5. A gauge for registering increasing suction in an air intake manifold, in combination, a housing having a closed end head portion and a cavity extending inwardly from the opposite end of the housing to adjacent the head portion, an inlet aperture in said housing head portion communicating with said housing cavity, a hollow cylindrical liner in said cavity extending from said head portion to adjacent the opposite end of the casing, a hollow cylindrical flexible diaphragm member disposed within said liner and having a transverse top portion joined to said cylindrical walls by re-entrant flanges permitting inward collapsing movement said diaphragm top-portion towards the open end of the housing, a peripheral flange on the open end of the diaphragm disposed beneath the adjacent end of the liner, an apertured closure plate for said housing cavity retaining the diaphragm peripheral flange beneath said liner and exposing the diaphragm top portion to atmospheric pressure, a cup-shaped rigid member having its bottom portion secured to said diaphragm top portion, a helical compression spring having one end mounted within said cup upon the cup bottom portion and the opposite spring end engaging the upper end of said housing cavity, said spring normally retaining the said diaphragm in collapsed position against atmospheric pressure, an enlarged central aperture in said closure plate, a hollow cylindrical guide rod secured to said diaphagm top portion and depending therefrom in spaced relation to the closure plate aperture when the said diaphragm is in extended position and depending through said diaphragm top portion and depending therefrom in normal collapsed position, a reset button mounted within said guide rod for longitudinal movement relative thereto and depending therefrom through said closure plate aperture, an enlarged head on the reset button disposed outwardly of said closure plate, inclined faces on said head for registering with said corresponding closure plate central aperture walls for centering the guide rod relative to said plate cental aperture when the button is moved upwardly relative to the guide rod, means on the inner face of said closure plate for engaging with said guide rod normally preventing re-entrance of the guide rod through said plate aperture after retraction by extension of the diaphragm, a window in said housing and a visual signal on said cup-shaped member positioned to be visible through said window only when the diaphragm is evtended to Withdraw said guide rod wholly through said closure plate aperture.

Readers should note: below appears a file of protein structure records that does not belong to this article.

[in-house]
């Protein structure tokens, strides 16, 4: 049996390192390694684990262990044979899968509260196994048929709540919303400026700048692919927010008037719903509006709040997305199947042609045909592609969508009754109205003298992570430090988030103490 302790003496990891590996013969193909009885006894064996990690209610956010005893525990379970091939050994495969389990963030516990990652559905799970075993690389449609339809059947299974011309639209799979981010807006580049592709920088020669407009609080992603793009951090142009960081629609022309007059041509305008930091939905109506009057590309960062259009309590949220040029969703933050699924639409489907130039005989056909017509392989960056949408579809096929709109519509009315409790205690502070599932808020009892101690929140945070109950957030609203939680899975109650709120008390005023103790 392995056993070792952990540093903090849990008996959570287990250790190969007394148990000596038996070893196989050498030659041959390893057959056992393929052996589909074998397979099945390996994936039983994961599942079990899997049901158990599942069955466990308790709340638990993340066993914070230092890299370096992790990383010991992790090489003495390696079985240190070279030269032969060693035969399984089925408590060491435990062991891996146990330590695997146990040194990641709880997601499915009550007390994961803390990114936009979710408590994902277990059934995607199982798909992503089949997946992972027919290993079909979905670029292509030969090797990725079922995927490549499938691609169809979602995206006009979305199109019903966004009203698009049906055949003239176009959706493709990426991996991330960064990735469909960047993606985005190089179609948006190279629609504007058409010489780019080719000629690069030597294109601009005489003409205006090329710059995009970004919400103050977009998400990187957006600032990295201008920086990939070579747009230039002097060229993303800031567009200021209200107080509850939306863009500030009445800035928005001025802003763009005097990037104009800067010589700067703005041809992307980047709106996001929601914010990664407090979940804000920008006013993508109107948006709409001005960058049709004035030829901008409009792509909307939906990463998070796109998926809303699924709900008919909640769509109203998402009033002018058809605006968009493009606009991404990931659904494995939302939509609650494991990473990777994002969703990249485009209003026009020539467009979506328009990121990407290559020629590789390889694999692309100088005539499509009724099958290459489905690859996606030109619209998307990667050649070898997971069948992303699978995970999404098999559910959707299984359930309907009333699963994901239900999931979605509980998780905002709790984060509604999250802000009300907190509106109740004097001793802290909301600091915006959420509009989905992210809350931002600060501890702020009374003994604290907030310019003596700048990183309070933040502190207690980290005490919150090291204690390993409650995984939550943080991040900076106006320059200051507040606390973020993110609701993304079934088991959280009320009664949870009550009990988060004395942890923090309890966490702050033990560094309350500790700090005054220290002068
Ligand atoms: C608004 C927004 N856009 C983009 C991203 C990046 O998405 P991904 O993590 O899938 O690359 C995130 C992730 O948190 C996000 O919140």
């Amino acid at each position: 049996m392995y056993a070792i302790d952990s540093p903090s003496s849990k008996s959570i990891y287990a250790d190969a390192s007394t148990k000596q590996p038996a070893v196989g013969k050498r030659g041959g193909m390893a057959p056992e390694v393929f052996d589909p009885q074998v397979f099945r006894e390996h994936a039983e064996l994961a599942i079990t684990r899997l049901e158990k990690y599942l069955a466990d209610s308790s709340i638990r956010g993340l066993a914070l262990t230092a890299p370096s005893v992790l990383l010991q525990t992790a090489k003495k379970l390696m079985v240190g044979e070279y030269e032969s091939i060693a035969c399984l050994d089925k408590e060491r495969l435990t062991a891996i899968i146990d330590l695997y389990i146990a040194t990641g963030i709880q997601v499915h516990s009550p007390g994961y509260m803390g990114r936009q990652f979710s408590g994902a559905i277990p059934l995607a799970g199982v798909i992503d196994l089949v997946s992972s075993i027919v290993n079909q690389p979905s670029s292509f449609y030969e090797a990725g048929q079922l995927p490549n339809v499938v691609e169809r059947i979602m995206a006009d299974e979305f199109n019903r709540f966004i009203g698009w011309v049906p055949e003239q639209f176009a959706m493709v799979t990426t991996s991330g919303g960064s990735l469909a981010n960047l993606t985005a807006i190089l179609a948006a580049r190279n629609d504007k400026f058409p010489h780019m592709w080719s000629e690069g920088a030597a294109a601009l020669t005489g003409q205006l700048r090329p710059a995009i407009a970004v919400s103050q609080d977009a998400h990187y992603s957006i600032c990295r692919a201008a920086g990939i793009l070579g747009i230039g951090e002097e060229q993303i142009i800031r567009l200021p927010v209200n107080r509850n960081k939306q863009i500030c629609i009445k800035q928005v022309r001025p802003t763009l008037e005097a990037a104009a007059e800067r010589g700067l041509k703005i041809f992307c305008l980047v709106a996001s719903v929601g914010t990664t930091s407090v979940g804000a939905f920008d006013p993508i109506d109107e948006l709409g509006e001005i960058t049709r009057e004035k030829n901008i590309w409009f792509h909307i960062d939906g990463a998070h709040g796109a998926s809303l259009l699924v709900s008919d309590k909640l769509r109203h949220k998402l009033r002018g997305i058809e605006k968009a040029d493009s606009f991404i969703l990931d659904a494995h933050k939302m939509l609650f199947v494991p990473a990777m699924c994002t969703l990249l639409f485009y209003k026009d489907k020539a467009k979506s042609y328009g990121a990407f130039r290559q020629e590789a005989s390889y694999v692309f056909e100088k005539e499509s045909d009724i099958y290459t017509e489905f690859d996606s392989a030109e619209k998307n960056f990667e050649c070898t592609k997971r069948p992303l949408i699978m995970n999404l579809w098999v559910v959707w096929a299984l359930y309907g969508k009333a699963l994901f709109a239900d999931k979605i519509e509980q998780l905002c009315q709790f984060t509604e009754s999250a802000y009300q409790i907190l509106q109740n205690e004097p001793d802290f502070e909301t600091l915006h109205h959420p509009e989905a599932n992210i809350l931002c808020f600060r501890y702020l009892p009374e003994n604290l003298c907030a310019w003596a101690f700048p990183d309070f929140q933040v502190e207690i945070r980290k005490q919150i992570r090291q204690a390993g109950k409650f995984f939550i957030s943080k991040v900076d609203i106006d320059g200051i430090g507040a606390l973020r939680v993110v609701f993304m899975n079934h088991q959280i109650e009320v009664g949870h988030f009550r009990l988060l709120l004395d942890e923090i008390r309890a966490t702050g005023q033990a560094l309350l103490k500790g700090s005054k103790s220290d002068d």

6. The gauge as defined in claim 5 wherein a hollow cylindrical guide member encloses a portion of said spring and extends within said cup when the diaphragm is in extended position.

7. A resettable gauge for visually registering suction in an engine intake manifold indicating the degree of resistance to passage of air through a standard air intake filter due to dirt therein, comprising a hollow housing member, a fixed head portion closing one end of the housing member, an apertured closure plate for the opposite end of the housing member, exposing the housing to atmospheric pressure, a spring-loaded signal member movably mounted within said housing between said head portion and closure plate, said spring resisting atmospheric pressure against said signal, an opening through the upper part of said housing for exposing said signal when the filter needs servicing, an opening through said head portion communicating with the interior of said housing, a tube connecting said head opening with the interior of an engine air intake manifold and exposing said signal member to manifold suction to lift said housing signal member against said spring, a reset member depending from said signal member and normally depending through a central aperture in said closure plate opening when the filter is not in need of servicing, said housing closure plate and reset member having means thereon for engagement when the signal member is fully retracted against said spring pressure by suction in said air intake manifold for continuously exposing said signal through said housing opening regardless of whether the engine is running.